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Reject ‘Joe Six-Pack’ in favor of truly well-educated leaders

SHARE Reject ‘Joe Six-Pack’ in favor of truly well-educated leaders

Last week, the Utah higher education faculty and administrators came together at "The Educated Person's Conference" to discuss how best to educate Utah students. This event, coupled with the recent national elections, led me to reflect on the importance of society rejecting "Joe Six-Pack" in favor of truly well-educated leaders.

The recent presidential campaign was filled with subtle and not-so-subtle attacks on liberal education. In the early stages of the campaign, candidates with advance degrees from Ivy League schools were referred to as "elitist." Bowling skills, or lack of them, captured the public eye. Litmus tests on religious beliefs and who your minister was dominated the news.

Toward the end of the campaign, Joe Wurzelbacher, better known as Joe the Plumber, became a celebrity, espousing his views on any number of issues. The press gave him far more coverage than any professor of public policy could achieve. One candidate even suggested that he would bring Joe the Plumber to Washington as an adviser!

The selection of vice presidential candidate Sarah Palin added to the appeal for populist votes. Being a hockey mom became a valued characteristic of future leaders. Living close to a foreign country earned points for being knowledgeable about international affairs.

At times in the campaign, it seemed like there was a strong anti-intellectual bias among voters. In the end, college educated voters, even those earning more than $250,000 per year voted for Sen. Obama. I believe that part of this phenomenon was due to what seemed like an anti-intellectual nature of the opposition.

As a Republican and former state Senator, I am hopeful Republicans will push for an emphasis on programs and arguments that resonate with the better-educated. We need to focus on competition for good ideas, generated by educated people.

While not everyone with a college degree exemplifies the best traits of an educated person, it is not a bad surrogate. We know that individuals with college education will earn twice as much as a person with a high school diploma. In fact, our state-tax revenue is heavily dependent on the number of college-educated adults. We also know college graduates vote more regularly, volunteer more, and are in better health. There are numerous societal payoffs for increasing the number of educated persons in Utah.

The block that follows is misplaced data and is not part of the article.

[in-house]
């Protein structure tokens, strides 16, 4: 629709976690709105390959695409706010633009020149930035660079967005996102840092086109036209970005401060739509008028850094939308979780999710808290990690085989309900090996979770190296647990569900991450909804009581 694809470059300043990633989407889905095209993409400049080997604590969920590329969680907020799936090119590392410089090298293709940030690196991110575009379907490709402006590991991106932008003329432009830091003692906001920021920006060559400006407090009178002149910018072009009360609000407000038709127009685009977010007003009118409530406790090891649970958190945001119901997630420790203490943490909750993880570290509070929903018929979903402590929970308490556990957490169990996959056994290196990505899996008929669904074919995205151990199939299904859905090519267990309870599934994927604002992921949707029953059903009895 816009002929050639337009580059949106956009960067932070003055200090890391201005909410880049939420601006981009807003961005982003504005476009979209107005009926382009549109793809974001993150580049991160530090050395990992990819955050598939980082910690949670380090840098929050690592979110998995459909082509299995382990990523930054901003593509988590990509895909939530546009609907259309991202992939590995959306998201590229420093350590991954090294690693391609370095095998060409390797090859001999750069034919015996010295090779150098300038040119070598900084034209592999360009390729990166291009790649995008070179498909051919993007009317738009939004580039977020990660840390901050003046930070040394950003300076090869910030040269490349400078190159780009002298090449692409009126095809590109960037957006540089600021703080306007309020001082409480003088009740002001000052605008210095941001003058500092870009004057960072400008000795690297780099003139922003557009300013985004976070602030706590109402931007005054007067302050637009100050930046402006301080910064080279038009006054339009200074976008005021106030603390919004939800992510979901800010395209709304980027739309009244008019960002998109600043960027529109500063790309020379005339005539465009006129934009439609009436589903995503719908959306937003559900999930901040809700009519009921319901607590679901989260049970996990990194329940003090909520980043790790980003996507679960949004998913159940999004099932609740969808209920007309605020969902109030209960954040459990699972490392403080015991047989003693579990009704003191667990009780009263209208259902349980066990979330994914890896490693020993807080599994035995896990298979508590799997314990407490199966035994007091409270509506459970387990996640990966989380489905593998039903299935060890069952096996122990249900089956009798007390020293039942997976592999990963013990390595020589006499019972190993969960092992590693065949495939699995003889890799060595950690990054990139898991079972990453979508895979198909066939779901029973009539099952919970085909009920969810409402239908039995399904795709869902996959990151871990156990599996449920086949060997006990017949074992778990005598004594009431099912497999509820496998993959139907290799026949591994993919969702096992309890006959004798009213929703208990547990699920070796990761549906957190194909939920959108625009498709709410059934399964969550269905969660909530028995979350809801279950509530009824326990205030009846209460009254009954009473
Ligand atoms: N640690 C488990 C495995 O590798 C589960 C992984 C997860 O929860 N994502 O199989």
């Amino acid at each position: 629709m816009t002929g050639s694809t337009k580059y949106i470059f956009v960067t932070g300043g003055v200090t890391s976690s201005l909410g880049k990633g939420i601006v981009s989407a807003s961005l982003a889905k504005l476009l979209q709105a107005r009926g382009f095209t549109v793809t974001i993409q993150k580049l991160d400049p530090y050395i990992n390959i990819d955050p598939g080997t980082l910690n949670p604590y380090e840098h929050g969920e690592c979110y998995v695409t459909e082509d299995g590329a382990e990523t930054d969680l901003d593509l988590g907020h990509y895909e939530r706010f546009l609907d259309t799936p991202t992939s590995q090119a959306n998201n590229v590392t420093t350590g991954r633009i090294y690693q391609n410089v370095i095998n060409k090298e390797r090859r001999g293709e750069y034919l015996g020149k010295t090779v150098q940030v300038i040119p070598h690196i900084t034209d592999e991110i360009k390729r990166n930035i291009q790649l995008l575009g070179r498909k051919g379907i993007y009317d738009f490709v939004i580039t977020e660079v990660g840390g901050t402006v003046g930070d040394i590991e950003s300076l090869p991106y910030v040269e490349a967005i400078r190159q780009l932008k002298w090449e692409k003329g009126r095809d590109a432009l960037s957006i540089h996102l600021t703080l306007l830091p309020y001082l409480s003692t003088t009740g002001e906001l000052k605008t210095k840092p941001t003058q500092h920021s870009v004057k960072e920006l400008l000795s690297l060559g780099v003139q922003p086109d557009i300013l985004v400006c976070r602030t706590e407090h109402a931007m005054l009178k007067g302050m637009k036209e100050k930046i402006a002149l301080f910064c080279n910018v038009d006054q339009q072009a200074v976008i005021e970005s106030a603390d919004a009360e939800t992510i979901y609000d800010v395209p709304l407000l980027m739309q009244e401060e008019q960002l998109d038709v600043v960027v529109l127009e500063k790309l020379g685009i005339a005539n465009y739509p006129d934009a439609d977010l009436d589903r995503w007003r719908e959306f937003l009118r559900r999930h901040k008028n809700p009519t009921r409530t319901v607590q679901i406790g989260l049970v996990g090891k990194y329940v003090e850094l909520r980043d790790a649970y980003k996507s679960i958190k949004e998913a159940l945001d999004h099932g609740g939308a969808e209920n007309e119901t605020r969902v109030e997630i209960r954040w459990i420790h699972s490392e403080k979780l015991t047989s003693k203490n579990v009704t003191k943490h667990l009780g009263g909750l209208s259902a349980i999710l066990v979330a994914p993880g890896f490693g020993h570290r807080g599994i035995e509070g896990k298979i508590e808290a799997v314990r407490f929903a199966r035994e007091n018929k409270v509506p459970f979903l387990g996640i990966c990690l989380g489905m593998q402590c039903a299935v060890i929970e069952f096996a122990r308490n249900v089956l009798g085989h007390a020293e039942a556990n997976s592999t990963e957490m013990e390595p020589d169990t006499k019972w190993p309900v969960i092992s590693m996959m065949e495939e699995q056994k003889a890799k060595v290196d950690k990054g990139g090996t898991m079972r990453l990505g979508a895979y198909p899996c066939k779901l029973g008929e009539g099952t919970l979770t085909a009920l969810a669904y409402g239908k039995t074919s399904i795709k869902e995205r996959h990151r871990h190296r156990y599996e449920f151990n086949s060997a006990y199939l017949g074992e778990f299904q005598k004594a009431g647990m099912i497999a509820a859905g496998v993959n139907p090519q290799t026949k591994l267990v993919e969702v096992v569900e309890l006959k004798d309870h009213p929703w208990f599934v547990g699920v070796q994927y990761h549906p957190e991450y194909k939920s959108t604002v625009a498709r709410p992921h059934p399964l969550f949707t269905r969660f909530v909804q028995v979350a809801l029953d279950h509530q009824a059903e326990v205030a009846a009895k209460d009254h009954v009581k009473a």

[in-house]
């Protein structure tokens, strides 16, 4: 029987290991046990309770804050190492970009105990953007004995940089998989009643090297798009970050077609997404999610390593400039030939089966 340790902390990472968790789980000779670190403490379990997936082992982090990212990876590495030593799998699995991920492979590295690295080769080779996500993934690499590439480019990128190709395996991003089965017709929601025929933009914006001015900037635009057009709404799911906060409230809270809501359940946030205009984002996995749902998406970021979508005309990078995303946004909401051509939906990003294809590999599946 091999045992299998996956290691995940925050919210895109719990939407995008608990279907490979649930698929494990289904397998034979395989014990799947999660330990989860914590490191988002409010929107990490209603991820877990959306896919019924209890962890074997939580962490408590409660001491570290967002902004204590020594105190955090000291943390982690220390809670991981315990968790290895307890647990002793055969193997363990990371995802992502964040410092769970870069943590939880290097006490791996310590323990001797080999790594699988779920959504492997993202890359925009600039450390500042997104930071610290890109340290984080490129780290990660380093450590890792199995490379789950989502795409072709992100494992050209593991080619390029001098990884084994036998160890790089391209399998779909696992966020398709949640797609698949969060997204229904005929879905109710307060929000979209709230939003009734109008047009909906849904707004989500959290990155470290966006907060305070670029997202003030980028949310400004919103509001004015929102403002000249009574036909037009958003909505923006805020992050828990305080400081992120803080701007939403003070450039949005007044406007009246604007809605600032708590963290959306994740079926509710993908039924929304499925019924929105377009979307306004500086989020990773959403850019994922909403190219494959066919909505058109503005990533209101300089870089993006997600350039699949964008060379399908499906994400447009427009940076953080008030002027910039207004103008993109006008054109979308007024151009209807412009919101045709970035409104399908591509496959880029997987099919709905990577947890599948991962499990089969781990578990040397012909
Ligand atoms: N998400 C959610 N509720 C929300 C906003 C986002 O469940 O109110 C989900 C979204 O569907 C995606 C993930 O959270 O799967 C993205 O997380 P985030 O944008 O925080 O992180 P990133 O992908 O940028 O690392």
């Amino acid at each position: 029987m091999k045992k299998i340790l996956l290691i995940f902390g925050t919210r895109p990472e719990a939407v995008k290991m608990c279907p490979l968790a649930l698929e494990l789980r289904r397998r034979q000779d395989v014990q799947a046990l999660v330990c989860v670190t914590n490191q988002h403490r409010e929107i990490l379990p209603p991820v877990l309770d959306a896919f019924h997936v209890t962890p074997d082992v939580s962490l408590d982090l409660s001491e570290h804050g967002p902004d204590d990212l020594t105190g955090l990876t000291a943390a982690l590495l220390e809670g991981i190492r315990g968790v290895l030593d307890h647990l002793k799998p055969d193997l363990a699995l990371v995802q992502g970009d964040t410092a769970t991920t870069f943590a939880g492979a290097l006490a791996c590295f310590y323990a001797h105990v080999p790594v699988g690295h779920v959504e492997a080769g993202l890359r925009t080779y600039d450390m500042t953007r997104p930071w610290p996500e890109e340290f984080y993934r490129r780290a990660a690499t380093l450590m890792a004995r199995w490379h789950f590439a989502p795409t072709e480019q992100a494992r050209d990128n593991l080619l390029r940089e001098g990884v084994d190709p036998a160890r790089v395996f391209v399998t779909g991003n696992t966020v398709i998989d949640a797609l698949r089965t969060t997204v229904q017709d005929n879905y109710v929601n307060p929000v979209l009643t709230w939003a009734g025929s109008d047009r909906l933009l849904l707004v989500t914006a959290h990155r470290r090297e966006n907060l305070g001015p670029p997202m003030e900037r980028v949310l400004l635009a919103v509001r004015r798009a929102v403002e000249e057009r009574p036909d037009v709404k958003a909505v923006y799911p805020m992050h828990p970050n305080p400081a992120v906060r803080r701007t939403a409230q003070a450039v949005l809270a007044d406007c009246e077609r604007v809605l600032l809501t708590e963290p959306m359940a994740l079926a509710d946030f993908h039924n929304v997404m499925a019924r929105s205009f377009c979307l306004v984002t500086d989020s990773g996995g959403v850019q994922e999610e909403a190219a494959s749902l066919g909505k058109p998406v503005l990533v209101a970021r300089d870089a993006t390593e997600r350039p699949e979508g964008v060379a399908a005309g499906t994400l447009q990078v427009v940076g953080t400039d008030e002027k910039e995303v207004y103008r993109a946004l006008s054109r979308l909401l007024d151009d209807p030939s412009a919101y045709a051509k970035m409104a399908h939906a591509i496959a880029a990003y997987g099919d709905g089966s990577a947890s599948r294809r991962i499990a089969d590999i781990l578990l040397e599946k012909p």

The definition of an educated person has been relatively stable over time. The consensus is that a truly educated person understands events in the basic history of the world and their inherent implications, including the role ideas play in driving change. Additionally, the educated person has learned and can apply specific skills related to his or her profession. This combination of "liberal arts" along with employment skills creates a truly "Renaissance man (or woman)" who feels comfortable any place in the world.

Increasingly, scholars are finding a union of the skills needed in the workforce with the basic liberal arts background. According to the American Association of Colleges and Universities employers are asking colleges for students with skills in science and technology, teamwork in diverse groups, the ability to solve problems and communication as the key variables for student success. The American College Testing Corp. in a study in 2006, found that the skills needed for successful careers and those needed for success in college are nearly identical. The National Governor's Association echoed that belief in its report on changes needed in career and technical education.

I believe the educated person is more vitally important today than at any time in the past. The shrinking world, the speed and volatility of our economy, high technology jobs, environmental issues and high technology health care all call for emphasizing the educated person.

I hope the political system will regain some balance and place greater emphasis on reasonable, well-thought analysis by educated people of the troubles we face. In Utah, we should celebrate and promote the value of the educated person and strive to increase their number and quality. That's what our conference was all about last week. It is why our faculty and students find our work so fulfilling.

William A. Sederburg is the Utah commissioner of higher education.